Format

Send to

Choose Destination
See comment in PubMed Commons below
Nucleic Acids Res. 2014 Jan;42(Database issue):D206-14. doi: 10.1093/nar/gkt1226. Epub 2013 Nov 29.

The SEED and the Rapid Annotation of microbial genomes using Subsystems Technology (RAST).

Author information

1
Fellowship for Interpretation of Genomes, Burr Ridge, IL 60527, USA, Mathematics and Computer Science Division, Argonne National Laboratory, Argonne, IL 60439, USA, Computation Institute, University of Chicago, Chicago, IL 60637, USA, Department of Microbiology, University of Illinois at Urbana-Champaign, Urbana, IL 61801, USA, Department of Computer Science, San Diego State University, San Diego, CA 92182, USA, Virginia Bioinformatics Institute, Virginia Tech, Blacksburg, VA 24060, USA, Computing, Environment and Life Sciences, Argonne National Laboratory, Argonne, IL 60439, USA and Department of Computer Science, University of Chicago, Chicago, IL 60637, USA.

Abstract

In 2004, the SEED (http://pubseed.theseed.org/) was created to provide consistent and accurate genome annotations across thousands of genomes and as a platform for discovering and developing de novo annotations. The SEED is a constantly updated integration of genomic data with a genome database, web front end, API and server scripts. It is used by many scientists for predicting gene functions and discovering new pathways. In addition to being a powerful database for bioinformatics research, the SEED also houses subsystems (collections of functionally related protein families) and their derived FIGfams (protein families), which represent the core of the RAST annotation engine (http://rast.nmpdr.org/). When a new genome is submitted to RAST, genes are called and their annotations are made by comparison to the FIGfam collection. If the genome is made public, it is then housed within the SEED and its proteins populate the FIGfam collection. This annotation cycle has proven to be a robust and scalable solution to the problem of annotating the exponentially increasing number of genomes. To date, >12 000 users worldwide have annotated >60 000 distinct genomes using RAST. Here we describe the interconnectedness of the SEED database and RAST, the RAST annotation pipeline and updates to both resources.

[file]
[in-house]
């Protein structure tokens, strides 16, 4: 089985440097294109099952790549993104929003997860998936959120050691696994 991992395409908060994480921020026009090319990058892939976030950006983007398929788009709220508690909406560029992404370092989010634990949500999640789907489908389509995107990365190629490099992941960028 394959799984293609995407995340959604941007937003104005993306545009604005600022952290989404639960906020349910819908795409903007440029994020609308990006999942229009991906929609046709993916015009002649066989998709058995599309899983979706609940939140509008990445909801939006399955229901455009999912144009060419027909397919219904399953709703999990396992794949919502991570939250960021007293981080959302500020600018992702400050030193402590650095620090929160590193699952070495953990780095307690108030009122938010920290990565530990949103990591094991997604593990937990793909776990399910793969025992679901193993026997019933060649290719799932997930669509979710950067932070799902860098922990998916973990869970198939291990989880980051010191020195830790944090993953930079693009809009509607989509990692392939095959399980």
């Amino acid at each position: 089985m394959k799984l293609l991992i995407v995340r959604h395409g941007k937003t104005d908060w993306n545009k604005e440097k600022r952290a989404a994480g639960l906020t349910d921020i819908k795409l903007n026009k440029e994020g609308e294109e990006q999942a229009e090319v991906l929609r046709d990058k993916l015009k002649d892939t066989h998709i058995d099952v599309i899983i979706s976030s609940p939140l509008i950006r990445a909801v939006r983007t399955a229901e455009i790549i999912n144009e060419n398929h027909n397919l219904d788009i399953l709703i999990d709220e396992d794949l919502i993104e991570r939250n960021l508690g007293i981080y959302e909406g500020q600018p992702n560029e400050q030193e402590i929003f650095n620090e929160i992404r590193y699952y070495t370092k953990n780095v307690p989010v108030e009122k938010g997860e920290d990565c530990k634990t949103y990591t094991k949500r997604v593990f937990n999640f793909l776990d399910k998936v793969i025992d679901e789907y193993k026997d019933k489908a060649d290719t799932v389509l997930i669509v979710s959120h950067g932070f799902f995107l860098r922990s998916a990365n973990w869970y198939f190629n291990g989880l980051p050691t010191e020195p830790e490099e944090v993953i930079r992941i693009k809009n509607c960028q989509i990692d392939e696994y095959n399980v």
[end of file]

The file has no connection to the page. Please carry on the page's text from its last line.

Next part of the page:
PMID:
24293654
PMCID:
PMC3965101
DOI:
10.1093/nar/gkt1226
[Indexed for MEDLINE]
Free PMC Article
PubMed Commons home

PubMed Commons

0 comments
How to join PubMed Commons

    Supplemental Content

    Full text links

    Icon for Silverchair Information Systems Icon for PubMed Central
    Loading ...
    Support Center